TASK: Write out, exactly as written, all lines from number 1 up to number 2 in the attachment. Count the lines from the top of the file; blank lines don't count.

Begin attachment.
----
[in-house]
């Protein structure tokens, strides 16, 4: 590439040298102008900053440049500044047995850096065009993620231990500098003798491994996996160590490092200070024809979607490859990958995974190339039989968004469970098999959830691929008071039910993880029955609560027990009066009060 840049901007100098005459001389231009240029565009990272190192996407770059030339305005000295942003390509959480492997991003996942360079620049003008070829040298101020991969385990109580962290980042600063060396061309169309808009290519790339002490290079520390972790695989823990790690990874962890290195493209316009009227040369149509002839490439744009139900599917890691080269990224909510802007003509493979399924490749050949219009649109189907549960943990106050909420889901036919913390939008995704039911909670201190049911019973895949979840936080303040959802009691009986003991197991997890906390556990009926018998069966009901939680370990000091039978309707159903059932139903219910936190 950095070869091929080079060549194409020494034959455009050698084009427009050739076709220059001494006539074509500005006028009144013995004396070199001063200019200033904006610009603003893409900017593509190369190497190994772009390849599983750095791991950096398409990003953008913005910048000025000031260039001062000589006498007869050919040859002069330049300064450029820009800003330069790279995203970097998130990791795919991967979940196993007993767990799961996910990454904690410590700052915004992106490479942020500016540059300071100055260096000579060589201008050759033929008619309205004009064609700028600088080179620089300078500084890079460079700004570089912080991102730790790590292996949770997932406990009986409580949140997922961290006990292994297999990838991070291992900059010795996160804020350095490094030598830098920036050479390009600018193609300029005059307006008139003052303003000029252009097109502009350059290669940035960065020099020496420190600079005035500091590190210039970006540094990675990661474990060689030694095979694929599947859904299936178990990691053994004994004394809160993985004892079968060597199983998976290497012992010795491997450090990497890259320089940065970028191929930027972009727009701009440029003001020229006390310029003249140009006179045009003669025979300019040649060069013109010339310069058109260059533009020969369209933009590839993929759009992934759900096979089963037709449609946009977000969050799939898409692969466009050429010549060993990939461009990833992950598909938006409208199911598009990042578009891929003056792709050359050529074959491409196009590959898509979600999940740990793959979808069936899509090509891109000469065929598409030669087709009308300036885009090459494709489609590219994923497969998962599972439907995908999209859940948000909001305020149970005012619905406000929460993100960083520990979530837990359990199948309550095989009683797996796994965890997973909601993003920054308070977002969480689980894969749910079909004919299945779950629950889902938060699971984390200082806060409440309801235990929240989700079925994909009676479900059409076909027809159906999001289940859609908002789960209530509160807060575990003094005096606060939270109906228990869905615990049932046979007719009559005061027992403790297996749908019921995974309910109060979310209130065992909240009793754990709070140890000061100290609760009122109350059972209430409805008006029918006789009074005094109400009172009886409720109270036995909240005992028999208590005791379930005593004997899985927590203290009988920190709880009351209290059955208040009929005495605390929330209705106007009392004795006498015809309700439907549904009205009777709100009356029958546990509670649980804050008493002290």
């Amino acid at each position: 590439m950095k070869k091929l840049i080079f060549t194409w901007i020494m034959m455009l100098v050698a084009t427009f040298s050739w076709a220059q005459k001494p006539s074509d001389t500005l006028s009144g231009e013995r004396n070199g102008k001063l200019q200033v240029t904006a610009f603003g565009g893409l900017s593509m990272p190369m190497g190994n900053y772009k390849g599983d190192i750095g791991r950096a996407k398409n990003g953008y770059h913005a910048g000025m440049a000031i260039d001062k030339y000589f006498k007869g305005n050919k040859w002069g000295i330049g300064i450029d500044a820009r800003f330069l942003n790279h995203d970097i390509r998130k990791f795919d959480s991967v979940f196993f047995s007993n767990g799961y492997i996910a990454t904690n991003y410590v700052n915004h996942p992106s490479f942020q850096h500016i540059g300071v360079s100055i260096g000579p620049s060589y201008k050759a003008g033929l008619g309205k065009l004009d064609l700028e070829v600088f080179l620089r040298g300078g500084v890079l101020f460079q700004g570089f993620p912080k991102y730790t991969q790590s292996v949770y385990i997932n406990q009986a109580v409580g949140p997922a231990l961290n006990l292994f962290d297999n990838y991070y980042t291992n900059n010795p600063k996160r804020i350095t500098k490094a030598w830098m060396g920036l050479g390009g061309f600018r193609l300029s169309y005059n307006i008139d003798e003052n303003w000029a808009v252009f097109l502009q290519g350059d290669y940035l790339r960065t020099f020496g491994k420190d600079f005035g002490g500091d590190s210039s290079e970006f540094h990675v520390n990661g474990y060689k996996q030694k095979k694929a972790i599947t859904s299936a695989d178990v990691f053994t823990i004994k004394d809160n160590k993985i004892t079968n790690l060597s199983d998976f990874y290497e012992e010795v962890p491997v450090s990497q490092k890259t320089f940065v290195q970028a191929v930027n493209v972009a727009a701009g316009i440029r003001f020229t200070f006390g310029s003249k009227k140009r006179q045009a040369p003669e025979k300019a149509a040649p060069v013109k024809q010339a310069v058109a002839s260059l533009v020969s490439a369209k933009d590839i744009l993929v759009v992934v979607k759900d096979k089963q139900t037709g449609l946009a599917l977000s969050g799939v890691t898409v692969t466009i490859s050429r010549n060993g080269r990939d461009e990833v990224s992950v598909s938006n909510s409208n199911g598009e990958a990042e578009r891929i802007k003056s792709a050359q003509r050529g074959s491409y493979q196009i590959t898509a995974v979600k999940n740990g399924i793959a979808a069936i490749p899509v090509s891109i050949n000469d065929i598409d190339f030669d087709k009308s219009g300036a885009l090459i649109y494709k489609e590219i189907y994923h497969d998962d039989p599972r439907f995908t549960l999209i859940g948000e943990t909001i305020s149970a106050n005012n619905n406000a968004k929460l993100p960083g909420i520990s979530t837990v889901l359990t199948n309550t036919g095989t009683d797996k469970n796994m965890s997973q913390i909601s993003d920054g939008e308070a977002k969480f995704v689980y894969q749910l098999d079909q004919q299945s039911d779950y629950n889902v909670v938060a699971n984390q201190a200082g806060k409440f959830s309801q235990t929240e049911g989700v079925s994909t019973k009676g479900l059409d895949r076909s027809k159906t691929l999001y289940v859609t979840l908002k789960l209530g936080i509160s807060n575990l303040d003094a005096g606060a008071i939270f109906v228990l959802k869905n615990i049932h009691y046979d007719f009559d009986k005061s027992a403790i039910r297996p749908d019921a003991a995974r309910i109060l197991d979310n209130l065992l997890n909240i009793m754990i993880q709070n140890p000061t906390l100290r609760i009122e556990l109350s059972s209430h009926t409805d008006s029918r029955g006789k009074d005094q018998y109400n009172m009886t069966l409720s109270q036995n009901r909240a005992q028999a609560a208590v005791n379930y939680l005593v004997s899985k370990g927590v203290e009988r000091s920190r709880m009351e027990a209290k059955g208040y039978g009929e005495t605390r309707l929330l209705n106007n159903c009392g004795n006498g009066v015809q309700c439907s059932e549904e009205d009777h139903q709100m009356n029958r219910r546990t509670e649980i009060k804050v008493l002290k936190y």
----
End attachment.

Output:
[in-house]
């Protein structure tokens, strides 16, 4: 590439040298102008900053440049500044047995850096065009993620231990500098003798491994996996160590490092200070024809979607490859990958995974190339039989968004469970098999959830691929008071039910993880029955609560027990009066009060 840049901007100098005459001389231009240029565009990272190192996407770059030339305005000295942003390509959480492997991003996942360079620049003008070829040298101020991969385990109580962290980042600063060396061309169309808009290519790339002490290079520390972790695989823990790690990874962890290195493209316009009227040369149509002839490439744009139900599917890691080269990224909510802007003509493979399924490749050949219009649109189907549960943990106050909420889901036919913390939008995704039911909670201190049911019973895949979840936080303040959802009691009986003991197991997890906390556990009926018998069966009901939680370990000091039978309707159903059932139903219910936190 950095070869091929080079060549194409020494034959455009050698084009427009050739076709220059001494006539074509500005006028009144013995004396070199001063200019200033904006610009603003893409900017593509190369190497190994772009390849599983750095791991950096398409990003953008913005910048000025000031260039001062000589006498007869050919040859002069330049300064450029820009800003330069790279995203970097998130990791795919991967979940196993007993767990799961996910990454904690410590700052915004992106490479942020500016540059300071100055260096000579060589201008050759033929008619309205004009064609700028600088080179620089300078500084890079460079700004570089912080991102730790790590292996949770997932406990009986409580949140997922961290006990292994297999990838991070291992900059010795996160804020350095490094030598830098920036050479390009600018193609300029005059307006008139003052303003000029252009097109502009350059290669940035960065020099020496420190600079005035500091590190210039970006540094990675990661474990060689030694095979694929599947859904299936178990990691053994004994004394809160993985004892079968060597199983998976290497012992010795491997450090990497890259320089940065970028191929930027972009727009701009440029003001020229006390310029003249140009006179045009003669025979300019040649060069013109010339310069058109260059533009020969369209933009590839993929759009992934759900096979089963037709449609946009977000969050799939898409692969466009050429010549060993990939461009990833992950598909938006409208199911598009990042578009891929003056792709050359050529074959491409196009590959898509979600999940740990793959979808069936899509090509891109000469065929598409030669087709009308300036885009090459494709489609590219994923497969998962599972439907995908999209859940948000909001305020149970005012619905406000929460993100960083520990979530837990359990199948309550095989009683797996796994965890997973909601993003920054308070977002969480689980894969749910079909004919299945779950629950889902938060699971984390200082806060409440309801235990929240989700079925994909009676479900059409076909027809159906999001289940859609908002789960209530509160807060575990003094005096606060939270109906228990869905615990049932046979007719009559005061027992403790297996749908019921995974309910109060979310209130065992909240009793754990709070140890000061100290609760009122109350059972209430409805008006029918006789009074005094109400009172009886409720109270036995909240005992028999208590005791379930005593004997899985927590203290009988920190709880009351209290059955208040009929005495605390929330209705106007009392004795006498015809309700439907549904009205009777709100009356029958546990509670649980804050008493002290």